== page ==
Asia

At least three 'Taliban militants' shot dead in Karachi

A Ranger stands guard at the site of a bomb explosion in Karachi April 3, 2013.
Image caption The Pakistan Rangers force is playing a greater role in law enforcement in Karachi

At least three suspected Taliban militants have been killed along with a member of the Pakistani security forces in a shootout in the southern city of Karachi, officials say.

The shootings began when members of the Pakistan Rangers paramilitary force carried out a raid in the city's Gulshan-i-Buner area.

In a separate raid, several militants were arrested and weapons confiscated.

The Taliban is growing in strength in Karachi, a city plagued by violence.

Thousands have died in recent years in attacks blamed on criminal gangs and militants linked to political parties.

Extortion, kidnappings for ransom and drive-by shootings are all on the rise in the commercial capital, which generates much of Pakistan's national revenue.

Routine arrests

Media reports say that an ambulance was also seized after the raids early on Wednesday morning.

It is thought that the militants may have been planning to use the vehicle to gain access to high security areas in order to carry out bombings.

The authorities say that they recovered a huge cache of weapons, including explosives, hand grenades and automatic weapons.

In September Prime Minister Nawaz Sharif said that the government would deploy the Pakistan Rangers against Karachi's criminals.

The BBC's Shahzeb Jillani in Karachi says that since this targeted operation was initiated, the Rangers have begun routinely arresting militants, carrying out raids and seizing weapons in lawless neighbourhoods of the city.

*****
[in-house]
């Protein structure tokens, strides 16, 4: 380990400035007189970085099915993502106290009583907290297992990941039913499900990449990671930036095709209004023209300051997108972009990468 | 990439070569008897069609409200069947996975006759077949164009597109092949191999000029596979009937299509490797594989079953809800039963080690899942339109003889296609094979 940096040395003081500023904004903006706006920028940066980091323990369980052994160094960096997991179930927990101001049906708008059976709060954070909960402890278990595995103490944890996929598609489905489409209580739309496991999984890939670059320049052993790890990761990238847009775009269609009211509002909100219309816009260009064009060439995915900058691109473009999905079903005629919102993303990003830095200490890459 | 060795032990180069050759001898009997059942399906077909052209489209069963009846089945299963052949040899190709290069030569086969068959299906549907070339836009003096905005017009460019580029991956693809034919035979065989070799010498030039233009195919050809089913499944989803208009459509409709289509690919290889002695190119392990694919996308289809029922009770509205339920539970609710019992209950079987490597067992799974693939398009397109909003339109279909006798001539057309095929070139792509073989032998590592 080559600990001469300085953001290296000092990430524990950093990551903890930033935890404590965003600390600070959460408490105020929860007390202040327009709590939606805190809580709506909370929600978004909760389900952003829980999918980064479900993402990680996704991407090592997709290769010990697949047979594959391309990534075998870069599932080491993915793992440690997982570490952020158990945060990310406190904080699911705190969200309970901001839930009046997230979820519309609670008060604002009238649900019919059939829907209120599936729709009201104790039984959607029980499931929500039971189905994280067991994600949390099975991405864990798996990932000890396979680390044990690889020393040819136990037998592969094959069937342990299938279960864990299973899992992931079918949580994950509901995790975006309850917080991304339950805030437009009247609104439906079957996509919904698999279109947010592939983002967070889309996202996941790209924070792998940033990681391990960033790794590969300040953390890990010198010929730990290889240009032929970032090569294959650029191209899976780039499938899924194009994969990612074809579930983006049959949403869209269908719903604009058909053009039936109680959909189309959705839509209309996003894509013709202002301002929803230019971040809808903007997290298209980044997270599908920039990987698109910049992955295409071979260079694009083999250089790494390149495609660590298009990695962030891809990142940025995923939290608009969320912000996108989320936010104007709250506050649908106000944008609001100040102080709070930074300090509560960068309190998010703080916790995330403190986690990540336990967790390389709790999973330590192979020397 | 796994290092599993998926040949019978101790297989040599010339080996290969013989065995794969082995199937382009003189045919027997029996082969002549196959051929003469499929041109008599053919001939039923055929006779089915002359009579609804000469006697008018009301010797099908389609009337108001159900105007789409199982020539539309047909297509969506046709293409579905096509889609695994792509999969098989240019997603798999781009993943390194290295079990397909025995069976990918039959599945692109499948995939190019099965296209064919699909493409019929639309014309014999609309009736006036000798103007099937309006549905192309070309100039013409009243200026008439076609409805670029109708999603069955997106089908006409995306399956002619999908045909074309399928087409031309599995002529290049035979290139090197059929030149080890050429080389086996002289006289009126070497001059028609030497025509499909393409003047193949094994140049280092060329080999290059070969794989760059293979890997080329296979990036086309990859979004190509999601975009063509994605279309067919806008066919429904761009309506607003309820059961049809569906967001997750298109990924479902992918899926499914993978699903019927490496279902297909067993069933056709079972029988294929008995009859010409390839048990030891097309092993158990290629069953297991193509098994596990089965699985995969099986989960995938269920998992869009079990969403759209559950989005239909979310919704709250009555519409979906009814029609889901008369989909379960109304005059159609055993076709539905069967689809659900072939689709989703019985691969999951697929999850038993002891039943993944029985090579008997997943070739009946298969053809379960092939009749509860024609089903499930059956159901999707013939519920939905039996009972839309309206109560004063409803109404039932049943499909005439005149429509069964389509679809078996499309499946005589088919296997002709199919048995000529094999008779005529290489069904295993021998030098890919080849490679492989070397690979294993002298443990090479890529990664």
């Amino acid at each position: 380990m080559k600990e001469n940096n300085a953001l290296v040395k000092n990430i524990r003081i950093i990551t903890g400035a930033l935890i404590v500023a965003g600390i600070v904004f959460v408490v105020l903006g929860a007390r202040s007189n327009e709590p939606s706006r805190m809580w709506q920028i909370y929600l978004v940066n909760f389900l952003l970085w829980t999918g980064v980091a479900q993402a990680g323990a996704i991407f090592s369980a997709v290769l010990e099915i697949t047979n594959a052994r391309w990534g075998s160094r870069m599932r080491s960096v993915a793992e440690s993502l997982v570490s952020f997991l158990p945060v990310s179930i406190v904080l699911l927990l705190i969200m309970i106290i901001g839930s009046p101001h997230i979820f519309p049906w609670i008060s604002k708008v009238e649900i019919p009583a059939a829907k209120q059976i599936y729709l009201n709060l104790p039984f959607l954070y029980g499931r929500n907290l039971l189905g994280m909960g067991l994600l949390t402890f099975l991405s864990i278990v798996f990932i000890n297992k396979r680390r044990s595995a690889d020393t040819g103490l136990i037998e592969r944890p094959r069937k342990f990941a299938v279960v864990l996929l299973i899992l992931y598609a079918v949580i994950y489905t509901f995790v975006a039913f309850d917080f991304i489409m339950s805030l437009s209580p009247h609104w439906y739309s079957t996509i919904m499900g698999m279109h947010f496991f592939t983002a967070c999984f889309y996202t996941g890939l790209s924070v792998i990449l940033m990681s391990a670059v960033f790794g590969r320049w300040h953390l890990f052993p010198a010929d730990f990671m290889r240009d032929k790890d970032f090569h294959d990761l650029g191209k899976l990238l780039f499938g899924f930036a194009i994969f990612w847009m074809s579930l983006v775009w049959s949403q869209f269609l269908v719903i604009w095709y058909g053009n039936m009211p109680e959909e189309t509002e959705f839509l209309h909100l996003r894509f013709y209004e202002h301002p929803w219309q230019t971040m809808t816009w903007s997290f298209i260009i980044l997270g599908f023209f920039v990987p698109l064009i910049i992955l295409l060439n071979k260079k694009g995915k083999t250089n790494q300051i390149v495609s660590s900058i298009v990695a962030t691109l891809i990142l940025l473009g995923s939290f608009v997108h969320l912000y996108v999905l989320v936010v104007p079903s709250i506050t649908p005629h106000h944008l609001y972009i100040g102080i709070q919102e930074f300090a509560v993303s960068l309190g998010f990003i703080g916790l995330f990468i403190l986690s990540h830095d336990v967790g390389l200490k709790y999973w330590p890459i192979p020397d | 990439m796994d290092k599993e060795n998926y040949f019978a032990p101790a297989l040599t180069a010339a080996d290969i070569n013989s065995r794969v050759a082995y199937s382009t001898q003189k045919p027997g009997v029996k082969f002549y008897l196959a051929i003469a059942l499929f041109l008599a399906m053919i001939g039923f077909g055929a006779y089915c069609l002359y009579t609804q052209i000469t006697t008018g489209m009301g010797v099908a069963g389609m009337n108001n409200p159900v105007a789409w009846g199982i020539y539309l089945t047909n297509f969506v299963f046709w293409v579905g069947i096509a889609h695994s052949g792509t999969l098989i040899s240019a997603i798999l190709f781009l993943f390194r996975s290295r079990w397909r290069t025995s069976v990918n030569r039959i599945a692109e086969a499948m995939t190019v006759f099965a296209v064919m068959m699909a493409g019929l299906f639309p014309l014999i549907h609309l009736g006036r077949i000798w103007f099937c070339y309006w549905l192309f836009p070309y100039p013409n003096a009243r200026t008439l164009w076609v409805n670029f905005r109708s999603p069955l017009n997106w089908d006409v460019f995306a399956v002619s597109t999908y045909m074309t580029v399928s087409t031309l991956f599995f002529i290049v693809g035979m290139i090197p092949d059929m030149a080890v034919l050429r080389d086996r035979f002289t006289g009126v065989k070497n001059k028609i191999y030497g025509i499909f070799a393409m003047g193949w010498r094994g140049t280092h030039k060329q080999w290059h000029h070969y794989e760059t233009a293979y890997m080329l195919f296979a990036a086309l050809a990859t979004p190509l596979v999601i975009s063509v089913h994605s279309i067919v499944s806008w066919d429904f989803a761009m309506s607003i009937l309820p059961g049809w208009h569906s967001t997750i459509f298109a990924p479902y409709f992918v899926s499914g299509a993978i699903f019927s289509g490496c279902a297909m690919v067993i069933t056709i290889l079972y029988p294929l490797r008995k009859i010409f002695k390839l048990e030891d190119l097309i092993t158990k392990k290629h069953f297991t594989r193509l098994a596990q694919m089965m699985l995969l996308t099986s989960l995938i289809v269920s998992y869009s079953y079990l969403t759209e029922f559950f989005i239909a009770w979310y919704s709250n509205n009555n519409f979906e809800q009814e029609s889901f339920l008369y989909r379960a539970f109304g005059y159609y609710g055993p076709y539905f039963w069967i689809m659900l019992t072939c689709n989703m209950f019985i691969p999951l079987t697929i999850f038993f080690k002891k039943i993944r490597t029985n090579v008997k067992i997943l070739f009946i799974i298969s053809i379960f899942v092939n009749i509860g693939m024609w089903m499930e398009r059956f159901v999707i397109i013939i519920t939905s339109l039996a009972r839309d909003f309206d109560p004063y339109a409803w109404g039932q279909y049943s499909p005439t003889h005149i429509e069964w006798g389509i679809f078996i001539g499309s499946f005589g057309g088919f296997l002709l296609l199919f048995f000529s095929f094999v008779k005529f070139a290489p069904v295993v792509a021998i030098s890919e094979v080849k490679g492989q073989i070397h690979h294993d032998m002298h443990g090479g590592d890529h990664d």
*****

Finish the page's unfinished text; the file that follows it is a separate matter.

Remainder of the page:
Our correspondent says that the Gulshan-e-Buner is considered a particularly lawless area which even the police usually avoid entering. It has a known Pakistan Taliban presence.

In December, a polio worker was shot dead there.

If the Rangers and police have now have managed to penetrate the area, our correspondent says, it reflects their determination to neutralise militant strongholds.

Officials said the militants were planning to attack Shia Muslims attending Ashura gatherings, held on the 10th day of Muharram (15 November), an important part of the Shia Muslim religious calendar.

In Pakistan, it is usually a tense time of the year when tens of thousands of police and soldiers are deployed to prevent possible attacks against the Shia minority.

This year, the fear of violence is greater than usual because of a possible Pakistan Taliban response to the recent killing of its chief Hakimullah Mehsud in a US drone attack on 1 November.

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